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As the bus yawned right onto West Grand Boulevard, it slowed to a stop in front of a row of buildings once home to little shops that appeared long forgotten. Vacant lots neighbored the little stretch and wildflowers poked through cracked pavement. The silence aboard our 45-foot chariot implied we were all asking ourselves the same question: “Where are we going?” It turned out we’d already arrived, made apparent when Levon Kafafian swung open the door to one of those seemingly long-vacant buildings. We stepped over the threshold into a space exploding with life and color. Weaving looms large and small crowded the expanse of the room like a herd of motionless, cloaked cattle. Projects paused about their shoulders in Technicolor brilliance. Stripes, diamond patterns, hounds tooth and fringe strewn over furniture and hanging from the walls created a beautiful chaos that Levon calls a workplace, and a home.

Levon is an Armenian-American artist creating textiles and sensory work that explores the spaces between people, places and culture. The great thing about artist live/work spaces is that you can get a sense of the artist living their craft. It was easy to imagine what a morning must be like in this space: cup of coffee in hand, the morning light seeps through the yellowed transom, electrifying the otherwise invisible peach fuzz clinging to spools upon spools of woolly thread. Where one creates is an important aspect to what is then created. Surroundings have the power to inspire, which is why dPOP maintains that creative and inventive office spaces are so important. When Levon isn’t weaving, he is teaching. His studio, the Fringe Society, doubles as a community workshop focused on teaching his craft to the public.

Fourth Hop**** Simone Desousa Gallery 444 W. Willis St.

Our next stop took us to Midtown’s Simone Desousa Gallery, which is bisected into EDITION (a boutique toting contemporary and artfully imagined ceramics, jewelry and home goods), and a proper, white-walled gallery. The gallery’s playful open space is anchored by a caution yellow porch glider upon which perched a small pillow emblazoned with the words, “Enjoy the Ride,” the exhibition’s name. At the center, a collection of colorful fabricated potatoes form a sort of jelly bean ball pit. We were tempted to jump in with all the abandonment of an 8-year-old at the county fair.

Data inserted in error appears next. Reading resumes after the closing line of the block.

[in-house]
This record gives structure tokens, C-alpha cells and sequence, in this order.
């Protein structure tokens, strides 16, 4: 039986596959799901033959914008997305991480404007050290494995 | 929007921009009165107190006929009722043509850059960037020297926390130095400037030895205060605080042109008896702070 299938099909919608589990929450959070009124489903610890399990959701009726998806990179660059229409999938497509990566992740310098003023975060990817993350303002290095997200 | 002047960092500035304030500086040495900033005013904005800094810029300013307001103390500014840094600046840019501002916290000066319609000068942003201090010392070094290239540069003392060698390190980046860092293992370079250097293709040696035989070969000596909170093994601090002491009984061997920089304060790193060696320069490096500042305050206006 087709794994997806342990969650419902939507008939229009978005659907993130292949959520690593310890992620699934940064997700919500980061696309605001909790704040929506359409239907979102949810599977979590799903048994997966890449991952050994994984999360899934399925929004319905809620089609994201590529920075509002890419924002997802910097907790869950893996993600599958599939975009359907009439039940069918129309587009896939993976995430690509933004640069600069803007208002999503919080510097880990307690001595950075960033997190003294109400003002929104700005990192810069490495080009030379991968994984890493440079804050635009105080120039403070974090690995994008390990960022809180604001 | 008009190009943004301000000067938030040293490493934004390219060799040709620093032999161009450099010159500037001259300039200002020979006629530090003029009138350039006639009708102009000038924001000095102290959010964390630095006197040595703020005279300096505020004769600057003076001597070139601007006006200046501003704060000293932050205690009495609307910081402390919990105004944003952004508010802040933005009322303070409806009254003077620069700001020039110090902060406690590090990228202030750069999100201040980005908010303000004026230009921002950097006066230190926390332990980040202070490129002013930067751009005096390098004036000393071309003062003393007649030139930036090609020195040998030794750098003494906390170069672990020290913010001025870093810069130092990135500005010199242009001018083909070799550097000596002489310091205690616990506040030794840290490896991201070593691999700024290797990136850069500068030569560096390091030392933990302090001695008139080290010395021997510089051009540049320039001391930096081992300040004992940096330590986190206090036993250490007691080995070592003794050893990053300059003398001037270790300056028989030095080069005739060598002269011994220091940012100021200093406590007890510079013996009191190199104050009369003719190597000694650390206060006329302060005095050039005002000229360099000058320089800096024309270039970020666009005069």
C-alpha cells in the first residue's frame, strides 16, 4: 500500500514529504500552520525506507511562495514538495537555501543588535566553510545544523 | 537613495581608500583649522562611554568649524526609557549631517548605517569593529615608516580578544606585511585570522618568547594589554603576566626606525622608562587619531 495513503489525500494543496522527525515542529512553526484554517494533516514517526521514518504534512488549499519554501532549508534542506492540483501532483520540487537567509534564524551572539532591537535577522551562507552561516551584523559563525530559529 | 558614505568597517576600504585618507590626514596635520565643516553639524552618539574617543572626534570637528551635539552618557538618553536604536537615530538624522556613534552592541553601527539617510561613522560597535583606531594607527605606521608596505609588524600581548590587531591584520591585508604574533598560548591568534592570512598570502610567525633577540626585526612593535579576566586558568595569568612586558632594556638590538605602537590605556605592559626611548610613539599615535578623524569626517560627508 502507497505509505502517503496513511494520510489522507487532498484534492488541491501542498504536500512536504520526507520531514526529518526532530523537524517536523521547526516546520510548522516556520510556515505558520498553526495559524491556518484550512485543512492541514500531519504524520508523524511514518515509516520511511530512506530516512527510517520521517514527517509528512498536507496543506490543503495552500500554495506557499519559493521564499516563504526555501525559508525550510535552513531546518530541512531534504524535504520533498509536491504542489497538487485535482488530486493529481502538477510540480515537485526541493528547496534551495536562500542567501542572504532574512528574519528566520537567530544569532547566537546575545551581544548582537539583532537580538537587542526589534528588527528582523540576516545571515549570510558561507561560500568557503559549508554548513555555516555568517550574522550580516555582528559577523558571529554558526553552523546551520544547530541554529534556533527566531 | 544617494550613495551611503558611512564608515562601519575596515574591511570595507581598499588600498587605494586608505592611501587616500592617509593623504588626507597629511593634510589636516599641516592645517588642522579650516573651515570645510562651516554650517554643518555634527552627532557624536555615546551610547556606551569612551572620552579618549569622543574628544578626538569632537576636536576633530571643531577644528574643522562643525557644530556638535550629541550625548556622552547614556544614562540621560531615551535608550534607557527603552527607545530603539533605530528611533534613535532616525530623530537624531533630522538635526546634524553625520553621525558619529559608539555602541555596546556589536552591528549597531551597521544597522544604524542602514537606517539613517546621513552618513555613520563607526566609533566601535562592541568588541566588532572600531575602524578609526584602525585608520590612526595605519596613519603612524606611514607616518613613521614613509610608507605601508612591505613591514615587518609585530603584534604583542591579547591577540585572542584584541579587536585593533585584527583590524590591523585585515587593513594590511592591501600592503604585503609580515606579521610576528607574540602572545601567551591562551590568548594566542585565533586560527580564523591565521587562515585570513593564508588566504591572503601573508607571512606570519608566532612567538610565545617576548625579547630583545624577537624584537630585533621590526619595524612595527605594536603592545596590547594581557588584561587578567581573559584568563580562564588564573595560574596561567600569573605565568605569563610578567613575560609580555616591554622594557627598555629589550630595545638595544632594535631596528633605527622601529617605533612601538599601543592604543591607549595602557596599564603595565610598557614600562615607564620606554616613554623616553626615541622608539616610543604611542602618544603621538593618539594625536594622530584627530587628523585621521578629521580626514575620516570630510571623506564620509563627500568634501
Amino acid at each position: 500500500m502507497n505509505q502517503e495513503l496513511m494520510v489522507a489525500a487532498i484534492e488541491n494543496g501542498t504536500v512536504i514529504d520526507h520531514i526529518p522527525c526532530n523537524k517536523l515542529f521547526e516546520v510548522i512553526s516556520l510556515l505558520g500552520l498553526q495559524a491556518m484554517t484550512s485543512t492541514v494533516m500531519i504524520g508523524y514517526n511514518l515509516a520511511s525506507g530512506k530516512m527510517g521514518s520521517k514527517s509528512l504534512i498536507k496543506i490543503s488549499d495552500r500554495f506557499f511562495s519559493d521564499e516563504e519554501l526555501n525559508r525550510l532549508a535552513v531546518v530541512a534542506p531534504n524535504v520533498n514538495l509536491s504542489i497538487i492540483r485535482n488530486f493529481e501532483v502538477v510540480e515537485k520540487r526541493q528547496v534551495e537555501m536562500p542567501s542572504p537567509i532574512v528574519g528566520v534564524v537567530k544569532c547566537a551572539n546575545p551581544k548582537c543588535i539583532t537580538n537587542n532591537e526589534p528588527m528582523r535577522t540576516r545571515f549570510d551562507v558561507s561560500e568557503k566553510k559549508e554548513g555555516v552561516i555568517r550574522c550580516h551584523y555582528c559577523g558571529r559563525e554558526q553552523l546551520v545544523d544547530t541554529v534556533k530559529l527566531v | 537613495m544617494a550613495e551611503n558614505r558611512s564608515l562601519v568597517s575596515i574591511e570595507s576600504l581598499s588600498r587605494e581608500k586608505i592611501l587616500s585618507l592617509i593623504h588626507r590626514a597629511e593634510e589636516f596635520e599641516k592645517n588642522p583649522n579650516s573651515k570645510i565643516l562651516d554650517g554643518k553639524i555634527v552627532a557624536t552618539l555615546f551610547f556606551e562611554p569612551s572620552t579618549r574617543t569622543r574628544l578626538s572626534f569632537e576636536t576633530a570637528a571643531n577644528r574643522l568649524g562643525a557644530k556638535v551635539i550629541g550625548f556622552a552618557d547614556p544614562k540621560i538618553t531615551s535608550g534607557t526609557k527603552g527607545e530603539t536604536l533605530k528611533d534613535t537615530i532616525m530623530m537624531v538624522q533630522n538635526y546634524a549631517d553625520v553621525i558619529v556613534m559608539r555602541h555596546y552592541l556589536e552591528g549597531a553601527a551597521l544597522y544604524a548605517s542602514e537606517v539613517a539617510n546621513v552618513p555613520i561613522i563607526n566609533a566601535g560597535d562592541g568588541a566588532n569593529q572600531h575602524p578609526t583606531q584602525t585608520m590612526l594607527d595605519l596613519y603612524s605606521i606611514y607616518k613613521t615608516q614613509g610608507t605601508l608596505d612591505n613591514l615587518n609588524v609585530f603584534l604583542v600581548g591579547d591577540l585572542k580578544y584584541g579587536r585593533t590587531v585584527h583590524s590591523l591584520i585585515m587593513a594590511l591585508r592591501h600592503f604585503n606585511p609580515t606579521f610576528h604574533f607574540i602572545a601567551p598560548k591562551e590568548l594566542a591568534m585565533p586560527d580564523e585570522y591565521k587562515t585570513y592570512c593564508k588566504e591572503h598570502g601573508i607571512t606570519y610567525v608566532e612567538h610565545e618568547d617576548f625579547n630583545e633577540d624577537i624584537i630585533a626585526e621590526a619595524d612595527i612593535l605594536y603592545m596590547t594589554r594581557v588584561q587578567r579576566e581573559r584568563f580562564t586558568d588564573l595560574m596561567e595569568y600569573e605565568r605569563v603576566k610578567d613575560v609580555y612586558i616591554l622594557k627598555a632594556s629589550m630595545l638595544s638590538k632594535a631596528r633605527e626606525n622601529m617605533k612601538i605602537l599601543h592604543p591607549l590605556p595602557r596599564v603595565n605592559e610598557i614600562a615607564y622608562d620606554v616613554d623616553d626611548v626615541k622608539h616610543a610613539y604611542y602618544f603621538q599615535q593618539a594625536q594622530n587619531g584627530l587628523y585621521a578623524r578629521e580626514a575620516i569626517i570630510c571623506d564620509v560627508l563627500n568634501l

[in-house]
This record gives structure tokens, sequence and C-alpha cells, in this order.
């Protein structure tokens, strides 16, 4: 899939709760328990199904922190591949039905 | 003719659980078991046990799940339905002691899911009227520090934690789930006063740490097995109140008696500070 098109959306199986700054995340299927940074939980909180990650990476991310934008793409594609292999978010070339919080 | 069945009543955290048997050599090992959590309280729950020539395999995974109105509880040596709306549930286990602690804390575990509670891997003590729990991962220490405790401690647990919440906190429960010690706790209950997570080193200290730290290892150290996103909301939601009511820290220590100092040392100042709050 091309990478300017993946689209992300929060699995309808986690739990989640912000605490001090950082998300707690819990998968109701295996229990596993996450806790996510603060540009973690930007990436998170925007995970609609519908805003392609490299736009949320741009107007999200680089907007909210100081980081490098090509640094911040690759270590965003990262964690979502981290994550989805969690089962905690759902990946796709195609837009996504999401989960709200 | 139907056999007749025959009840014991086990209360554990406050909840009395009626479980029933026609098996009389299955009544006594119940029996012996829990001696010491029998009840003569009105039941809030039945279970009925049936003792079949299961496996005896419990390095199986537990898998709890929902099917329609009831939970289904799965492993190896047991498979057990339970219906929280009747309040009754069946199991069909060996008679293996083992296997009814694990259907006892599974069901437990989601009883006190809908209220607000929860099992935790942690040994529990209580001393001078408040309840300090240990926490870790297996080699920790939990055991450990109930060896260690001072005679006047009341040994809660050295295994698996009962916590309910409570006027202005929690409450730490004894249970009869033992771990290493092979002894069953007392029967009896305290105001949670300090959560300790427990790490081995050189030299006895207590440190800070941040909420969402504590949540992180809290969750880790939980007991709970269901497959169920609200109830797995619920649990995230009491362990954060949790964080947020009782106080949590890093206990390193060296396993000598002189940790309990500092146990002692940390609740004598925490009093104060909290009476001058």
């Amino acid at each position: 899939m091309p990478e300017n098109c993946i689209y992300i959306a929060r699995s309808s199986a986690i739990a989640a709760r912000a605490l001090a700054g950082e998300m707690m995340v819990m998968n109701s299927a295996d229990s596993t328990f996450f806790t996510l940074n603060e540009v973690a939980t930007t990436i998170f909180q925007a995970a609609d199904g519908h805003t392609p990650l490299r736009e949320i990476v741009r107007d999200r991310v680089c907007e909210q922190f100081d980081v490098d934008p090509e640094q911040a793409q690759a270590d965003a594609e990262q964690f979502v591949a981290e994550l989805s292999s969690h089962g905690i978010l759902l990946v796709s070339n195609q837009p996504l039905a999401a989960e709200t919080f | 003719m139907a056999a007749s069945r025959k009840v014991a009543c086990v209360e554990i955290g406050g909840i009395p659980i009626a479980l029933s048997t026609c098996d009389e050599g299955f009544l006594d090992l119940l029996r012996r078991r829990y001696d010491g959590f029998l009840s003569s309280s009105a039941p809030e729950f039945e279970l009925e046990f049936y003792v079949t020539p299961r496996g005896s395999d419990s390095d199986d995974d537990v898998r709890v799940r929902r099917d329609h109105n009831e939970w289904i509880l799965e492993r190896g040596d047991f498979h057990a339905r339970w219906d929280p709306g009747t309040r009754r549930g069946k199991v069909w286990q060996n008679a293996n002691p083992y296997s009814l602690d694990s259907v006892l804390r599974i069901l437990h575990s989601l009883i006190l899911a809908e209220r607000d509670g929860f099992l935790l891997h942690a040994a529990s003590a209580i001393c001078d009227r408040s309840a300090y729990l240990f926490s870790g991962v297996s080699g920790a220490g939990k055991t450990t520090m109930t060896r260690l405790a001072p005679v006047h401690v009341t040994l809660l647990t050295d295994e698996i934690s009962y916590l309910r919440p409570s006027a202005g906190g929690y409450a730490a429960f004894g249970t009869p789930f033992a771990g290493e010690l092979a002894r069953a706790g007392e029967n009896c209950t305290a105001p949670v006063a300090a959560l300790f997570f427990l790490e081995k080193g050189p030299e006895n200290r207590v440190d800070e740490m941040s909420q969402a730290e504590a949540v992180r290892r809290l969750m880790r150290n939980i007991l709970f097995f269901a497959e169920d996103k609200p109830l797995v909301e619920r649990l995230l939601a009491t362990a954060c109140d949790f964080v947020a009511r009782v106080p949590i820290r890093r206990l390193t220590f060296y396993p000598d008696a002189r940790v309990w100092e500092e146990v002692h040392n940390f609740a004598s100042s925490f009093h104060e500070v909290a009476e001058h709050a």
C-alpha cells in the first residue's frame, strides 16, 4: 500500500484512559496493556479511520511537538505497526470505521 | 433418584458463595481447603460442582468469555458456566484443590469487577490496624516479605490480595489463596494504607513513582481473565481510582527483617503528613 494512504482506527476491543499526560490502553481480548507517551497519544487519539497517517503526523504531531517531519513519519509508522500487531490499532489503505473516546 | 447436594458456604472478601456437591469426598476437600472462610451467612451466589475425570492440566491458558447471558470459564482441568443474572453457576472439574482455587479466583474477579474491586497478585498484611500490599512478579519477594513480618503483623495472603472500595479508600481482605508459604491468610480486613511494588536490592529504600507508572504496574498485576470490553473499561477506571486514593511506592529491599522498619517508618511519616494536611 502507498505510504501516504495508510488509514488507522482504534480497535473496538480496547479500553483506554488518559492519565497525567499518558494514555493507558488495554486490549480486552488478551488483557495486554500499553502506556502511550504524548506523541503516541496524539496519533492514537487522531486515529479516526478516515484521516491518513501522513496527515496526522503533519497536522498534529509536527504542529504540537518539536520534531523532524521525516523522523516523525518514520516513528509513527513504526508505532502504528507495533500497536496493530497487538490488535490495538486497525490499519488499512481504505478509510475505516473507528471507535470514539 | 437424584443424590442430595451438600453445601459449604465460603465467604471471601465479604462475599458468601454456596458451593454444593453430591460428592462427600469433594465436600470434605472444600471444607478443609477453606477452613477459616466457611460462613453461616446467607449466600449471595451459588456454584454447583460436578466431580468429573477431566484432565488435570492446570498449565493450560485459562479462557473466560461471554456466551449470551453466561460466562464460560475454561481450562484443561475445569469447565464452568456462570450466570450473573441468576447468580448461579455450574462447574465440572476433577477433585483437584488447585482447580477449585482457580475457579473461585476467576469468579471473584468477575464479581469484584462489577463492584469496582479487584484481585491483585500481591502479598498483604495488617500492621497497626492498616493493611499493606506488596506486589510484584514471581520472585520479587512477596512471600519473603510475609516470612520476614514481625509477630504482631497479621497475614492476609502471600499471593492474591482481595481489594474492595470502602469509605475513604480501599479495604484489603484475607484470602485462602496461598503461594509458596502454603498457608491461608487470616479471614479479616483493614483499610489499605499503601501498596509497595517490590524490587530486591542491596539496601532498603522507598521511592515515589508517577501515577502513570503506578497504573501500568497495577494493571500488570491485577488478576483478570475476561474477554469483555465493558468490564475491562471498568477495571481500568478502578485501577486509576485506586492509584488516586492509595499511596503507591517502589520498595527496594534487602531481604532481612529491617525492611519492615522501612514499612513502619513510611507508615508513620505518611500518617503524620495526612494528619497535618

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A playful atmosphere, Desousa’s space allows the observer to imagine new functions for things we see every day. At dPOP, we believe every piece of Detroit has a purpose. With a bit of creativity, we can imagine new uses for all of what our city has to offer and add creative twists to items that ignite the imagination.

Fifth Hop****Studio of Joseph Konert 1406 Gratiot Avenue, 5th floor

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The last stop on our tour led us to Eastern Market, where a stark white studio full of floor-to-ceiling windows awaited us. We climbed floor after floor in a turn-of-the-century freight elevator, whose pocked wood gate door rattled all the way. With a sweeping view of Downtown and Eastern Market, the studio had enough spray paint cans littered the floor to cover one side of the Fisher Building. Joseph Konert is an artist who works on both canvas and facade, renowned for his large-scale work and long murals. He has a love for the metallic medium, and his art takes inspiration from butterflies, striped motifs, and textiles, all of which are studies in delicacy and movement in space. Art can transform a space. Investing in art for an office space instantly shifts the environment, providing color, texture, and depth and can uplift the environment, spark discussions and provoke emotion. Having arrived at the conclusion of our tour, we jumped back on the bus hungry for more exploration and were reminded of the rewards awaiting anyone willing to dig deeper for inspiration. Art Hop keeps our creative fire burning and also provides ideas to offer our clients for challenging the status quo of workplace design. If you are an artist located in Detroit and would like to share your craft with our team, please feel free to reach out!